However, there's a big catch: These protections don't apply if workers go out on their own and pick a card that they want to use as a payroll card, in the absence of a formal program from their employer. In other words, if you like the idea of a payroll card and your company doesn't offer it, talk to human resources about starting a program rather than trying to create the equivalent on your own. Your money isn't nearly as well-protected otherwise.
One final wrinkle with payroll cards is that they can be limiting or inconvenient to use for some purchases. When a vendor puts a "hold" on a card purchase -- such as for a gas station fill-up or a hotel booking -- the cardholder could find his or her funds essentially frozen for days.
An employee with a payroll card instead of a bank account also might find it hard to pay rent, since most landlords won't accept card payment. The user would be forced to get money orders every month at his or her own expense. Fox says that some employers are now working with payroll card issuers to offer specialized products that function like checks for this very purpose, but it's still the exception rather than a rule.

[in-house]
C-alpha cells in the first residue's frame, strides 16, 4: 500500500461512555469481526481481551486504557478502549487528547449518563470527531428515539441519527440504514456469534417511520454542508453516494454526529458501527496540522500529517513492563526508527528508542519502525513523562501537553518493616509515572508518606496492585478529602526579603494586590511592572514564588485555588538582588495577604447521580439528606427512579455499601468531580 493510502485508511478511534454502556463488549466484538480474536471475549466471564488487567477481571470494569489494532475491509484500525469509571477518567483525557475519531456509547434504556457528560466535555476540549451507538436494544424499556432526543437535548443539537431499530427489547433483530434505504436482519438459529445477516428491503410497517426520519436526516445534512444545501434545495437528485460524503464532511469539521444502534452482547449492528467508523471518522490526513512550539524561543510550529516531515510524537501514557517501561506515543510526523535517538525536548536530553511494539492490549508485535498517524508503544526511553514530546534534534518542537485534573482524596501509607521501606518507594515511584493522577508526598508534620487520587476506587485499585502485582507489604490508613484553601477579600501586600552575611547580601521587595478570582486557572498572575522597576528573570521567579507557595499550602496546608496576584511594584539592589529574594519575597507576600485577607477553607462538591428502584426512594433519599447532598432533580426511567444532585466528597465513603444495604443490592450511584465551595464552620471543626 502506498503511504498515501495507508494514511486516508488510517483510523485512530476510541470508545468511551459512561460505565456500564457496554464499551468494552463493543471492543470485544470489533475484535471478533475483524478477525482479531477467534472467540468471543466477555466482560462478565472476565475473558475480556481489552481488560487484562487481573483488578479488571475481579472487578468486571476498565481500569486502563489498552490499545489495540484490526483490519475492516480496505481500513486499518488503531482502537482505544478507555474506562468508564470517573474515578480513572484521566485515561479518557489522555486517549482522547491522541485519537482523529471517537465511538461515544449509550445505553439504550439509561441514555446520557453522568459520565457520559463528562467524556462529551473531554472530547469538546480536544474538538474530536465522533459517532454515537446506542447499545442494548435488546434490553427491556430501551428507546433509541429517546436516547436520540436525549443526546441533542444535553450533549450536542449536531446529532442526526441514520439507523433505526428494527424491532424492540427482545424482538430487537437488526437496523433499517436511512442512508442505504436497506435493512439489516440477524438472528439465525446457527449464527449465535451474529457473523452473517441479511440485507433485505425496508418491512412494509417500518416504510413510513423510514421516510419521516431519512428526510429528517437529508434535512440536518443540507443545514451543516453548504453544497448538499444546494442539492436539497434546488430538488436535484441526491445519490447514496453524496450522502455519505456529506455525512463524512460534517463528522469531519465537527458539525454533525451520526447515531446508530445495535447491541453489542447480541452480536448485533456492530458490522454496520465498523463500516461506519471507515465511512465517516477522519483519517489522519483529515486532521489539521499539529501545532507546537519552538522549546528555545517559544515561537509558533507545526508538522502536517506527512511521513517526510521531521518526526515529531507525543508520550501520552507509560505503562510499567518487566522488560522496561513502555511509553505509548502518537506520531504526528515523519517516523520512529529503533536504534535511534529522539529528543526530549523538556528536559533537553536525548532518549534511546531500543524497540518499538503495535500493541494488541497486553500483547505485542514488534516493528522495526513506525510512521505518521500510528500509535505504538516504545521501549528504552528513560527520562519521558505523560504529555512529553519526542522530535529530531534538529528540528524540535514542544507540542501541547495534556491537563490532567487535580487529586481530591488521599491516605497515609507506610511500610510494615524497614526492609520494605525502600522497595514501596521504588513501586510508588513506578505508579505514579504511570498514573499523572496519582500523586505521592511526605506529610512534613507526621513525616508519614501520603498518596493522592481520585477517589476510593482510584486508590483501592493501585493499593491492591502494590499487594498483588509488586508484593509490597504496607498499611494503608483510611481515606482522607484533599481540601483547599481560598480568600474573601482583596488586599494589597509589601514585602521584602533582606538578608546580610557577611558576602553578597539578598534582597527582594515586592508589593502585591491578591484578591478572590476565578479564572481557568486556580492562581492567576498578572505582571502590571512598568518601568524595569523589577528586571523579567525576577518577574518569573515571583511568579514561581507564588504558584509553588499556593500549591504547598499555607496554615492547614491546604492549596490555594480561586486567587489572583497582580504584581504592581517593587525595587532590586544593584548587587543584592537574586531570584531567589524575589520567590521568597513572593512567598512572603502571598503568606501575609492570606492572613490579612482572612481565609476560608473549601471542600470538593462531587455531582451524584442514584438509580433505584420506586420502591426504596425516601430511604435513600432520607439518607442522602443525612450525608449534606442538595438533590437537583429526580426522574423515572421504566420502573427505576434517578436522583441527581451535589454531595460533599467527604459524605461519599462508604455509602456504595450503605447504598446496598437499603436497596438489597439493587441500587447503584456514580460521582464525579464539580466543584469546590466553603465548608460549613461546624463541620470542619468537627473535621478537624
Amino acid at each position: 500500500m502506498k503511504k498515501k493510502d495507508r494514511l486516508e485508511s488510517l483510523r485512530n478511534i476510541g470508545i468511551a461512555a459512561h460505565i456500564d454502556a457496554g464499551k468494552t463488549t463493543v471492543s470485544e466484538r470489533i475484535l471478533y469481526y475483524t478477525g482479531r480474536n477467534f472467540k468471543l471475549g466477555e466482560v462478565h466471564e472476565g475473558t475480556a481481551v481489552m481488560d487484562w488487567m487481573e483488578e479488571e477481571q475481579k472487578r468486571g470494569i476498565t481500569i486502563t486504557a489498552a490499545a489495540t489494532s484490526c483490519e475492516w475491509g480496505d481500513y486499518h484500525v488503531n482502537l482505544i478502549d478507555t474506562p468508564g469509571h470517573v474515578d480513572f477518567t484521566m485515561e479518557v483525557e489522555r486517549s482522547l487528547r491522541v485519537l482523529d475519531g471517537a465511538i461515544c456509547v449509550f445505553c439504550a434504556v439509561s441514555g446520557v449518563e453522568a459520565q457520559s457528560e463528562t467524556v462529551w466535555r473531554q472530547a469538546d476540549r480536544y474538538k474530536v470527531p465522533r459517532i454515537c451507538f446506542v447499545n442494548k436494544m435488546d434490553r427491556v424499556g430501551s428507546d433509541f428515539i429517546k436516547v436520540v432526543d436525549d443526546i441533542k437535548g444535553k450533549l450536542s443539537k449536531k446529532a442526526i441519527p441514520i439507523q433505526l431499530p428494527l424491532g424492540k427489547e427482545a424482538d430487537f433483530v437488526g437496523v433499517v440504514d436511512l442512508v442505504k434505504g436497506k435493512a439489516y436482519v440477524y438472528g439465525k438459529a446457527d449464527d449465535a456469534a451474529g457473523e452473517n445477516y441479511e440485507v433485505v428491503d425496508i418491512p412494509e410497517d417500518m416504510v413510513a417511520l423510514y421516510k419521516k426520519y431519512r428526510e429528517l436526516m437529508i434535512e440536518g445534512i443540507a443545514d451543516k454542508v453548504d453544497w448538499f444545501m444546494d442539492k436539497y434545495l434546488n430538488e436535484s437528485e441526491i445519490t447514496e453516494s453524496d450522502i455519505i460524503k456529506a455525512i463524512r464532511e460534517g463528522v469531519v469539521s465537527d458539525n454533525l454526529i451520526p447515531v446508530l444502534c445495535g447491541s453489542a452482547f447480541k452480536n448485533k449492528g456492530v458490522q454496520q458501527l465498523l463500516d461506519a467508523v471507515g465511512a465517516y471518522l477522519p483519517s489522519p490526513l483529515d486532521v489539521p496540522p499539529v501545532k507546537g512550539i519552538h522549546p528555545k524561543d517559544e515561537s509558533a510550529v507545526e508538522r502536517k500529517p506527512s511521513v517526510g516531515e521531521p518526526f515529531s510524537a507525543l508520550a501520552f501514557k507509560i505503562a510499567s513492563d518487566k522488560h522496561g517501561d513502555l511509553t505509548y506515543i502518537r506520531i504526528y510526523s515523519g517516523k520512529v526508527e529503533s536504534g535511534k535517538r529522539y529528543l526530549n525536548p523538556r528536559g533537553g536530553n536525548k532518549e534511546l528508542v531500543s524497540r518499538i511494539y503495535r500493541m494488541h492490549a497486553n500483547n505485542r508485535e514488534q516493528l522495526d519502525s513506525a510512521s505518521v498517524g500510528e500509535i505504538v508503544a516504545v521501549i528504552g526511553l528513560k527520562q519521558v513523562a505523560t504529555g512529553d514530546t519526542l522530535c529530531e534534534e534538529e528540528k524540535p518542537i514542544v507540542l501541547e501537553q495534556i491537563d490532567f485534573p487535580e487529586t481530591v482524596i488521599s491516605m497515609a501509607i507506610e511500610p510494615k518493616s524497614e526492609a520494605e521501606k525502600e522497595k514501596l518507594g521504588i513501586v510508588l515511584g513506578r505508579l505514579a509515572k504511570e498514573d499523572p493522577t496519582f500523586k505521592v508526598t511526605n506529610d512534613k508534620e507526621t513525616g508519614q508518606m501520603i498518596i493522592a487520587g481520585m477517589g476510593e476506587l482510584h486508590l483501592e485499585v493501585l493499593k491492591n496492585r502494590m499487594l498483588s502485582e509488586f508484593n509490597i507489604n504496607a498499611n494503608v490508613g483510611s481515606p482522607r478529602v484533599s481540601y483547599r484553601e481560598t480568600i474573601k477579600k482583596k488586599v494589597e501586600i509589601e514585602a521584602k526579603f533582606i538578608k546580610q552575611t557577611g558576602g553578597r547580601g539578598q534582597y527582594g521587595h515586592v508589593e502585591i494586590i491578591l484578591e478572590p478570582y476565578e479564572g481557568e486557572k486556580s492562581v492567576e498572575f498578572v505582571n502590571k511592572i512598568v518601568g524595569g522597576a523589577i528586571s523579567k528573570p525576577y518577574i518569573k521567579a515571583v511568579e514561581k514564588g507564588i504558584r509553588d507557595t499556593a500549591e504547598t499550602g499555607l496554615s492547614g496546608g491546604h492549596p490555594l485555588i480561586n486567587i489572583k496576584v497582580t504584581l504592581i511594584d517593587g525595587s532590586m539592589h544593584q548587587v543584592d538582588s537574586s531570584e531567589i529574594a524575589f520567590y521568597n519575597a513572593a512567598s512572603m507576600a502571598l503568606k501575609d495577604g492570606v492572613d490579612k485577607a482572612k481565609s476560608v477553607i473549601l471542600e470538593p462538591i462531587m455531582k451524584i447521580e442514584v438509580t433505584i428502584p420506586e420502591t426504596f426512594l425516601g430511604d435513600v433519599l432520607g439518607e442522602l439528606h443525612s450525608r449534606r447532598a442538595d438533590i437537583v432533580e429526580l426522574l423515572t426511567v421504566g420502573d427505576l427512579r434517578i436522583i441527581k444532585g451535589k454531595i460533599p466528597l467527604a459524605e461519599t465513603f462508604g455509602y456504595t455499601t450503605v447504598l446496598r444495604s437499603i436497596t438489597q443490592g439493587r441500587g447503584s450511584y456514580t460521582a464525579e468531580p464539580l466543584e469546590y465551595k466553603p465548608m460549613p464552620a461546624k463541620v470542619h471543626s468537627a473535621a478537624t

Consumers Union has drafted a "model law" that's intended to cover all the ifs, ands and buts surrounding payroll cards, their protections and their fees. Unfortunately, it's not set to become law anywhere, anytime soon, so it's up to consumers to remain vigilant and -- if your workplace offers you a payroll card -- read the fine print before signing up.
The bottom line, Hillebrand says, is if you have a bank account, stick with direct deposit if you want to ensure the safety of your money while incurring the least amount in fees. "If your employer is offering the card, the first question is, why not get a bank account?" she advises.
Readers, what do you think? Have you been offered a payroll card at work? Do you use one now or have you in the past? Was it convenient, and did you have to pay fees? Tell us about it in the comments section below.